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How is aid reenergizing municipal clientelist channels?

Which Municipalities Abused Aid Forms?

Wassim Maktabi,
Sami Zoughaib,
Sami Atallah

The financial crisis and the repercussions of the pandemic in Lebanon pushed more than 70% of the population into poverty. Despite this, the country’s only formal poverty targeting scheme is limited to the Ministry of Social Affairs’ (MoSA) National Poverty Targeting Program (NPTP). This has caused the number of MoSA aid applications registered on IMPACT between April and May 2020 to triple, compared to the number of NPTP applicants between the years of 2012 and 2015, combined.

In this brief, we leveraged data from IMPACT, Lebanon’s first e-government platform that provides access to governance issues at the central and local levels, to study the behavior of municipalities on the registrations of vulnerable households for cash assistance. Our findings show that municipalities led by traditional parties submitted more MoSA aid applications than family-run or independent municipalities, although to different extents. This could suggest that municipalities captured by some political parties likely have over-reported vulnerabilities for clientelist motives.

Clientelist trends in MoSA aid applications

Between April 2020 and April 2021, municipalities submitted 468,662 MoSA applications, with nearly all (99%) sent out in April and May 2020 before the suspension of the aid registration campaign that month.1 While this alarming number is a result of the compounding financial and health crises, our analysis of the data on IMPACT indicates an overuse of the aid form by municipalities, particularly those controlled by traditional political parties. This suggests that ruling parties have not only mobilized informal social assistance networks, but have also submitted aid forms for clientelist motives.

our analysis [...] indicates an overuse of the aid form by municipalities, particularly those controlled by traditional political parties


Figure 1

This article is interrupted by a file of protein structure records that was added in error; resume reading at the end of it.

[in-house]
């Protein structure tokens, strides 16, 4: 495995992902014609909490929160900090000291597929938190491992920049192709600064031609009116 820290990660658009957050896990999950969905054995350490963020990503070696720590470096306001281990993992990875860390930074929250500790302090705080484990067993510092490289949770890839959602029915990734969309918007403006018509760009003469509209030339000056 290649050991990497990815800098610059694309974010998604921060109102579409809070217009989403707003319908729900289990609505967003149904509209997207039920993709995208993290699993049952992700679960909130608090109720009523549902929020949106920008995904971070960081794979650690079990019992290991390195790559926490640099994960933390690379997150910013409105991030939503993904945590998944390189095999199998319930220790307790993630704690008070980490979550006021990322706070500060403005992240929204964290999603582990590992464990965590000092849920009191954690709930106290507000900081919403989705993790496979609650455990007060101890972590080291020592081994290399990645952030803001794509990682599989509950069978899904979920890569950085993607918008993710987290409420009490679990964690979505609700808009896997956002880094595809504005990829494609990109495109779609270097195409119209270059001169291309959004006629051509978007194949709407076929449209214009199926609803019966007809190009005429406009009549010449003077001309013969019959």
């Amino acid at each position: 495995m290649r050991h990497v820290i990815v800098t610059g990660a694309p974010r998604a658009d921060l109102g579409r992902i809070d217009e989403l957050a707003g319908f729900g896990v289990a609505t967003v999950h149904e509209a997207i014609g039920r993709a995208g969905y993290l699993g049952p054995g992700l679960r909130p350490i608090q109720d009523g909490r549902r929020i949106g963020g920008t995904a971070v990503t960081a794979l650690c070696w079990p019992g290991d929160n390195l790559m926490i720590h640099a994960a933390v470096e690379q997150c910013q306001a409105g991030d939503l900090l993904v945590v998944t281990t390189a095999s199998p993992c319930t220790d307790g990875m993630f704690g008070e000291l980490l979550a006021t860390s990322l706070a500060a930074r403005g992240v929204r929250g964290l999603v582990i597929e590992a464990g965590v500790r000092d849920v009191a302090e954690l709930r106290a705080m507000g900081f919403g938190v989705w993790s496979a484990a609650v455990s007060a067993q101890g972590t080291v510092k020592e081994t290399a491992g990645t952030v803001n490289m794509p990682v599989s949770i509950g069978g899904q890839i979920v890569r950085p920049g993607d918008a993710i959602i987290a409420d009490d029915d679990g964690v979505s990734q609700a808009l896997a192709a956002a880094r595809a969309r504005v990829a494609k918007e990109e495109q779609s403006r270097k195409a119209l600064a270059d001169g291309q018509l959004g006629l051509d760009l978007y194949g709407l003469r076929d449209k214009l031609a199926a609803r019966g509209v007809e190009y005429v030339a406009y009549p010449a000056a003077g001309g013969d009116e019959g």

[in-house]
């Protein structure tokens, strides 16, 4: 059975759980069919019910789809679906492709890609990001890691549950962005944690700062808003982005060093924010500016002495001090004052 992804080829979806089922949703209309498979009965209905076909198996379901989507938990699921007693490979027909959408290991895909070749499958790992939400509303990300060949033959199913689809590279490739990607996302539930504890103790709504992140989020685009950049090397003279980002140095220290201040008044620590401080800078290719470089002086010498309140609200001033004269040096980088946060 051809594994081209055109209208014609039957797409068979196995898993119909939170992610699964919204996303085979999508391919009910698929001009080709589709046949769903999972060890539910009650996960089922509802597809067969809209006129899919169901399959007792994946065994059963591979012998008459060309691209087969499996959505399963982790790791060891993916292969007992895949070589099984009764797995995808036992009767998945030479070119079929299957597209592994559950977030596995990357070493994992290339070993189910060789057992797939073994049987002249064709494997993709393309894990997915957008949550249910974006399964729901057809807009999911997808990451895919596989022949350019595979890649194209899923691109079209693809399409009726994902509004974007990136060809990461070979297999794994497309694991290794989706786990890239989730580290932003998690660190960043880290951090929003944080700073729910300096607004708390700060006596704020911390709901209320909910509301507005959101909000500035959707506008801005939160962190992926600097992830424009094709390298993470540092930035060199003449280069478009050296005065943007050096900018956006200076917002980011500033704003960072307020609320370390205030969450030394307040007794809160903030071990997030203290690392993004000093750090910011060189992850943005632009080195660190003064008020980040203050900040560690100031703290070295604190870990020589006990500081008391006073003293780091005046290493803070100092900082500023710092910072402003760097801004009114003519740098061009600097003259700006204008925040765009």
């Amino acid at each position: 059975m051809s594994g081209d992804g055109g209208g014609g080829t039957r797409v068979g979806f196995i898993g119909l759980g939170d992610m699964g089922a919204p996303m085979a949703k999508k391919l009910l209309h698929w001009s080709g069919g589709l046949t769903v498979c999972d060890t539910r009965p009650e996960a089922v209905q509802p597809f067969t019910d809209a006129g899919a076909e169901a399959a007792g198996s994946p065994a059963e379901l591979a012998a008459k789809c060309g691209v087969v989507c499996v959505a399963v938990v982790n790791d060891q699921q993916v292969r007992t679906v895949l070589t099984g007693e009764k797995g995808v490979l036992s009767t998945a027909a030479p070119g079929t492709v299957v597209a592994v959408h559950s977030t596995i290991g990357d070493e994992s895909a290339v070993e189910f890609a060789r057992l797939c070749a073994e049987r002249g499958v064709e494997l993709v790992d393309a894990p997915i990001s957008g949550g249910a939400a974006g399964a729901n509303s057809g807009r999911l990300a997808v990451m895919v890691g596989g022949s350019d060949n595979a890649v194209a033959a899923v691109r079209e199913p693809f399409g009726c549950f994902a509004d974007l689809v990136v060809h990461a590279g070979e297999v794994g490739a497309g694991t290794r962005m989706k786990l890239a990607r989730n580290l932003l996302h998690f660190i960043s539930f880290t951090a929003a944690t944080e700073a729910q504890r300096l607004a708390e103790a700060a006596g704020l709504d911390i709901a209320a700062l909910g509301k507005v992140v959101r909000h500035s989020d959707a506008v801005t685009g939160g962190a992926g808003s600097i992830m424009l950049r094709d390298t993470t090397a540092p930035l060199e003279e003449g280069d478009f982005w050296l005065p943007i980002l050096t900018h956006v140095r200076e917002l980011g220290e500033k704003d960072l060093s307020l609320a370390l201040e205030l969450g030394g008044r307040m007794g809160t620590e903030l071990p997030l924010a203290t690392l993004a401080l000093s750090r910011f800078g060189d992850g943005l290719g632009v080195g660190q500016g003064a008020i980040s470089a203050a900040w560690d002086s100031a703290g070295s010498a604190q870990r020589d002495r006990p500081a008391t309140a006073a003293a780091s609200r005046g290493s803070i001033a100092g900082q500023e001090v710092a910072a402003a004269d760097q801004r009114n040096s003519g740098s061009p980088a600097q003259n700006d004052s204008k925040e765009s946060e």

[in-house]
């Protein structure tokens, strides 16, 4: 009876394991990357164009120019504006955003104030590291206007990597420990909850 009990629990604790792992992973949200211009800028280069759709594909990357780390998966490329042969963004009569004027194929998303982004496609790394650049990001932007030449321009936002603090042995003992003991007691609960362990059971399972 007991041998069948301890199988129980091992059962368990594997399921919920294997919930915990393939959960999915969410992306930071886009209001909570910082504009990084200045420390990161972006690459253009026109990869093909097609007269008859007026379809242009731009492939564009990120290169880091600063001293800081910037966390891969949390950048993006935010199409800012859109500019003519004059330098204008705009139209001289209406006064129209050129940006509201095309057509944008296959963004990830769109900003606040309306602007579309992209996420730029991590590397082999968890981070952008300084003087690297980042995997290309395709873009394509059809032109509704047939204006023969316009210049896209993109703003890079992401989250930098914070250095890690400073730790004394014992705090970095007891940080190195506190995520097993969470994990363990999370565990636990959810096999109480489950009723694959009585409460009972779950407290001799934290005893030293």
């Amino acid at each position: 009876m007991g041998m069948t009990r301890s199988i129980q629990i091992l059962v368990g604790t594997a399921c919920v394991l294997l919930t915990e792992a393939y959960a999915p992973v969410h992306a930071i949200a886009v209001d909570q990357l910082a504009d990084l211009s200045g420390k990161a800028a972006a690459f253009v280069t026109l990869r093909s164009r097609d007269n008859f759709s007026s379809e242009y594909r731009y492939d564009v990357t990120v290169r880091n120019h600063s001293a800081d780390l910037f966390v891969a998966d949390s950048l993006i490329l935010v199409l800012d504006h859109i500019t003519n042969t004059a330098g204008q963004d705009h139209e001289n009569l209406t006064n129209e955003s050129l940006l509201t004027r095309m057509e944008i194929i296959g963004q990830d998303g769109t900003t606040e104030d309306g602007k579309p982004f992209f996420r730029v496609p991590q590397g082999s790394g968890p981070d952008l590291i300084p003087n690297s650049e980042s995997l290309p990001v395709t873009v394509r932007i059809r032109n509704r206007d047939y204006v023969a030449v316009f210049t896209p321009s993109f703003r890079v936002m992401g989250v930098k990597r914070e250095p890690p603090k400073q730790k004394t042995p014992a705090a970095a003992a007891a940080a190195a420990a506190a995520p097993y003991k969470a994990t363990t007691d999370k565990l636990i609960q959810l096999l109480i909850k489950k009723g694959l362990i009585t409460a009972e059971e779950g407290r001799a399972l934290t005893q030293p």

Figure 1
When we look closely at the activities of 1,002 municipalities on IMPACT, we find that 158 had at least 90% of their submissions focused on filling-out MoSA aid applications. Even though 41% of municipalities are controlled by traditional parties, they accounted for 59% of MoSA aid submissions (figure 1).

The effect of municipalities' political allegiance on MoSA aid applications

Traditional political parties controlling municipalities submit, on average, significantly more aid forms relative to their populations than family-run or independent municipalities. This result holds true when taking into account the registered population, level of development, and geographic characteristics.2 When we look at individual political parties, two stand out: Hezbollah and Amal. Indeed, their affiliated municipalities submit significantly more MoSA aid applications per capita than municipalities run by families and independent candidates.3 The effect of other parties—the Future Movement, the Free Patriotic Movement, and the Lebanese Forces—on MoSA aid applications per capita falls short on being significant. A possible explanation is that Hezbollah and Amal could be parties that are more organized than others and thus have larger and more direct networks with constituents.

As the launch of Lebanon's two largest social safety net programs, the Emergency Social Safety Net and the Broad Coverage Cash-Transfer (known as Daem), edges closer, so do the parliamentary elections where traditional parties look to mobilize their capital on. With the findings of this brief showing that municipalities controlled by political parties are more likely to over-report vulnerabilities than independent or family-run ones, it becomes of paramount importance to insulate aid programs from the capture of parties. Without this, any social protection program will be used to re-energize the patron-client relationship political elites have long built with constituencies.

1- The MoSA aid form was suspended on May 11, 2020. The number of applications also includes applications submitted by unidentified municipalities (4,043).

2- Results are significant with a 90% confidence level.

3- Results are significant with a 95% confidence level.

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